Fixed wing to Rotary instructor rating conversion

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ADA87
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Fixed wing to Rotary instructor rating conversion

Postby ADA87 » Fri Jun 23 2017, 09:28

Hey team! Anyone have any advice for whats required to convert from a fixed wing instructor rating to rotary? I have both CPL'S and am looking down the instructing path for heli's now that I've done the planes for a while. Does it require the whole course to be completed, or is there RPL involved??

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Niko
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Re: Fixed wing to Rotary instructor rating conversion

Postby Niko » Sat Jun 24 2017, 08:20

Hey matey. Yes you will require the full course as there is no seperate "conversion syllabus" to follow. Also all the sequences will have to be taught regardless of how many hours F/W one has. EOC in a helicopter is different to the one in a plane [and so on for all sequences]... However! CASR 141/142 approved operators have courses which come under the usual 40 hours total flight time that was a requirement under CAR 5. Now my personal opinions on this aside, usually fewer hours = lower costs. I have seen/been with schools which lend their 22's at very [relatively] cheap rates and I have been with some that try to milk the market for the highest price it can tolerate. So what I am saying is that 'usually'; ain't 'always'. But I suspect you already know this - so those 141/142 Instructor schools are a good start

As a sidenote and something that might save you a bit of a headache. Do not believe anyone who tells you that their course does not have minimum hours. It is true that a school a couple of years ago tried granting an instructor rating well under the minimum hours. This happened plausibly because they didn't understand the 141 mess at the time (and who can blame them). A school must follow the minimums prescribed in their Operations Manual. If it says a minimum of 40 hours, then that's what the minimum is

Good Luck out there,
Mike Becker
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Re: Fixed wing to Rotary instructor rating conversion

Postby Mike Becker » Tue Jun 27 2017, 13:50

Under the new Part 61 it is not that simple.
If you are already a fixed wing instructor then you already hold a FIR you simply only have the (A) category on your licence you now need the (H) category so you do not have to do a full course as you supposedly already have done your PMI and hold the FIR.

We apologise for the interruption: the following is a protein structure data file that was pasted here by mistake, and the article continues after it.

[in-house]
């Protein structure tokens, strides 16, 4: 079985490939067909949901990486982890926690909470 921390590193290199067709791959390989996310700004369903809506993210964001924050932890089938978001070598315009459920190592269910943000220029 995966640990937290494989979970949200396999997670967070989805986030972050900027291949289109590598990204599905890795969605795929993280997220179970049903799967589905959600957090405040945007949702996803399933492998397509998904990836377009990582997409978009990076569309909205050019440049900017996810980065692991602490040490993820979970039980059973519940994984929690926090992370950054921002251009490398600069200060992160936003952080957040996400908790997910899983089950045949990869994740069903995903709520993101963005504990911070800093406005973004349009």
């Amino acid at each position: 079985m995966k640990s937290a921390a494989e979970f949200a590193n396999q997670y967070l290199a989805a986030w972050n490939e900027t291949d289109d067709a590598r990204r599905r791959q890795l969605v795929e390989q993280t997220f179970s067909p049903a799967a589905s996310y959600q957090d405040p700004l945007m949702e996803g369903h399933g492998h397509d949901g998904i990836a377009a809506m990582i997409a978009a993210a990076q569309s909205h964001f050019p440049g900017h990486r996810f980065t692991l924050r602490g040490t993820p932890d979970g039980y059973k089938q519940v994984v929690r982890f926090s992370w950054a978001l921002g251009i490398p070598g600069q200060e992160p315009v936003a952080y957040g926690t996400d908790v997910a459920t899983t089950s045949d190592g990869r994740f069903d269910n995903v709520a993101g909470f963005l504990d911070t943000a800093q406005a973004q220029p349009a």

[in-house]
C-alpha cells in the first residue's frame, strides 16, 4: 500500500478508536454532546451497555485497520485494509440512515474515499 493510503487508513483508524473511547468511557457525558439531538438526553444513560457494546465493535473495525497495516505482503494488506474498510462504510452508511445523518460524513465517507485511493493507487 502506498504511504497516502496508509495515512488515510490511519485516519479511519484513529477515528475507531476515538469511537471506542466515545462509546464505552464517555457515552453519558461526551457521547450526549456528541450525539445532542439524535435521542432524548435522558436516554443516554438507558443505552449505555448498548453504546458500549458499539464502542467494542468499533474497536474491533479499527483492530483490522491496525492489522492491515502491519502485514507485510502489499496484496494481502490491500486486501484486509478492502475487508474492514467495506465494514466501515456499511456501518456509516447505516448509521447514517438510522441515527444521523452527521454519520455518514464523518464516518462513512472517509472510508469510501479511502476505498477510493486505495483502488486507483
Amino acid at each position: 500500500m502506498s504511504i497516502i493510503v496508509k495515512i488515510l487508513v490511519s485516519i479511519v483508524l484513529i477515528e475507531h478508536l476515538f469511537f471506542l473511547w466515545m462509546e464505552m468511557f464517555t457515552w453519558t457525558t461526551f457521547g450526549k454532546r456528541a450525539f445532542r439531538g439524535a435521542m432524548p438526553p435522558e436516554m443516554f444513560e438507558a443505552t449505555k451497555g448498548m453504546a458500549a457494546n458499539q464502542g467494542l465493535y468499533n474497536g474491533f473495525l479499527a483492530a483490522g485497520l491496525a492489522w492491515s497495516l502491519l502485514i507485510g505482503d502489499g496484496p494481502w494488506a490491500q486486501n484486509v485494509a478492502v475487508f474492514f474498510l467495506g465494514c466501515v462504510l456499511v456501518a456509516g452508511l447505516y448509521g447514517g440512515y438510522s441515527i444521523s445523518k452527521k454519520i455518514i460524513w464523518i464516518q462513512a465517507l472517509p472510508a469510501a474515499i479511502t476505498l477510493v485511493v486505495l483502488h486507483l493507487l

What you have to now do is add a helicopter training endorsement to your current FIR.
There are many to select from based on what you want to teach. Unfortunately just doing one "generic instructor course" may not give you what you want.
Gone are the days of simply doing a G2 instructor rating that allowed you to instruct on anything you had on your licence. Now each individual activity is a separate training endorsement with a separate syllabus, and flight test.

So let me throw a couple of examples at you.
You want to gain your helicopter instructor rating for the purposes of teaching other people to fly a helicopter for the purposes of gaining a RPL, PPL or CPL. In this case you will need a G3 (H) training endorsement as a minimum (the entry standard for training towards a licence). If you go to a school that has a syllabus approved by CASA then you may be able to do a 25 hour course (or similar depending on what they have approved and unfortunately each school could now be different as there is no prescribed minimum, it is up to the school to propose the syllabus and CASA to approve it). If the school has not yet gone through the process of having a new syllabus approved then they are stuck delivering the old 40 hour course but it still only gets you the G3 unless the FE is benevolent enough to also include the Low Level in another test on the same day. (yes I know it is a bit of a mind F)
Now based on your past experience and RPL (Recognition of prior learning) you may be able to do it in less hours, or because you are a fixed wing guy (and we all know you guys struggle with helicopters!!) it may take more. This is where the competency component of the new system kicks in and is at the discretion of the school to measure that competency against the Part 61 standards.